I cannot say this for certain, but I am pretty sure that if I asked 50 different parishioners to speak absolutely on this subject I would get at least 50 different answers - if not more! This is not me complaining by any means. I am absolutely thrilled to be the Rector of this thriving community! I think our parish is great! But - I must say that I fully subscribe to the philosophy of our first Rector, Fr. Paul Karas. That is, a parish exists, as it were, on a steep slippery hill. It can go forward or slide backwards - but it can never stay in one place. Given this is true, and 20 years of experience on my part and 30 on the part of Fr. Paul indicate pretty strongly that it is, we have to move forward. If we try to stay where we are we will slide backwards. That cannot be our path - that cannot be our future. So we need to move forward! The man question is: how and at what pace do we do this so that we do not lose folks on our climb?
This is not to say that I am not committed to an active parish. I am - unwaveringly. Our activity attracts new people to the faith. Our activity engages our present parishioners in their faith. But our activity challenges us sometimes - sometimes a bit more than we would like to be challenged. However, I am going to propose that this is EXACTLY the time that we need to be challenged - this is exactly the level on which we must be challenged. Not when we are challenged only in our comfort zone (since this is not a real challenge at all), but rather when we are challenged to get out of our comfort zone - when we have to push ourselves a bit. To go above and beyond what we'd really like to do if we had our druthers, and more often than not, to learn that we can really do MUCH more than we thought we could - WHEN WE ASK GOD'S HELP.
You see, brothers and sisters, we are in a constant struggle. A struggle with unseen powers as St. Paul says, yes - most definitely. But also a struggle with something almost as pernicious - our own zeal for comfort, relaxation, and entertainment. This is what our society values. In a word, directed laziness. Thematic sloth. Don't get me wrong - everyone needs some mind candy sometimes. Everyone needs to relax. We can't always be "on". But the opposite is also true: too much mind candy rots the mind, and if we are always "off" we really aren't living at all. And so, the Holy Church, as a loving mother, calls us to action. Action in prayer. Action in spiritual struggle. Action in spiritual reading. Action in participating in the Divine Services. And action in ministering to others - just as our Lord came to minister and not to be ministered unto.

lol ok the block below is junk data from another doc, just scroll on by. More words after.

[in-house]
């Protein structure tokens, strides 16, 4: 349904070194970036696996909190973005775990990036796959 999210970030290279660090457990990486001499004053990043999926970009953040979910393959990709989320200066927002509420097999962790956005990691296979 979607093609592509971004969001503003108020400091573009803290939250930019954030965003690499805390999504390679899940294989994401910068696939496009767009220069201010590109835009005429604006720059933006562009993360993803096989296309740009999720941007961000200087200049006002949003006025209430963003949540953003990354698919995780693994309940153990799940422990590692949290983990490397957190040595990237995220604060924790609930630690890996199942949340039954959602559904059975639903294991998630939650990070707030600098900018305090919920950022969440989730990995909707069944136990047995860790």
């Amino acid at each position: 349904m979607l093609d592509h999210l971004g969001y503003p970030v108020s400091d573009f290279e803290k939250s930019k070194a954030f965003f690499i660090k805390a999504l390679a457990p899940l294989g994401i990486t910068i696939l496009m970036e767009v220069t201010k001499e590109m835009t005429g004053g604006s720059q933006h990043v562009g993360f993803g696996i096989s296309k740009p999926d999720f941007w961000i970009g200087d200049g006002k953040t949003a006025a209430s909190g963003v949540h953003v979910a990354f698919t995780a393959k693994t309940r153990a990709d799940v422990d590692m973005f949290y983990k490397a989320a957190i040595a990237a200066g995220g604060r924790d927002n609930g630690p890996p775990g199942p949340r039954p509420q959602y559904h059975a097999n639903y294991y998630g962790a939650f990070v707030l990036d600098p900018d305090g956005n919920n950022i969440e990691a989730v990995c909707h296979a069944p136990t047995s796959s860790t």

So what is the answer? As with many of the seemingly unanswerable quandaries we are faced with in our lives the answer is prayer. Prayer for discernment. Prayer for wisdom. Prayer for moderation. Prayer for appropriate zeal. Prayer to overcome the oxymoronic zeal for laziness indicative of our society. And prayer for me too - that the Lord will guide me to lead our parish family on the right path - to lead together with the input of our Parish Council and all of you. This is your parish. This is my parish. This is everyone's parish. We are all part of the parish family. If we all pray that the Lord will guide us then we will do well. And we will happily volunteer for the festival. And we will thank the Lord that He has given us an opportunity to do His work, to serve others, and to bring more souls to the calm haven of the Holy Church for their salvation. Let's not be selfish! Let's zealously share the pearl of great price, our Orthodox Christian Faith, with as many people as we can, so that more and more and more people will join us in the Ark of Salvation, the Holy Church. The Lord has entrusted us with this parish - let us work diligently to make it grow and prosper for our own good, and for the good of all who struggle for their salvation here with us now and who will in the future! The festival is one of the best ways we do this - where we can really shine for the Lord. Join me and my family this weekend to do the Lord's work at our festival!
Please sign up now to volunteer at the link below!
Festival Sign Up Sheet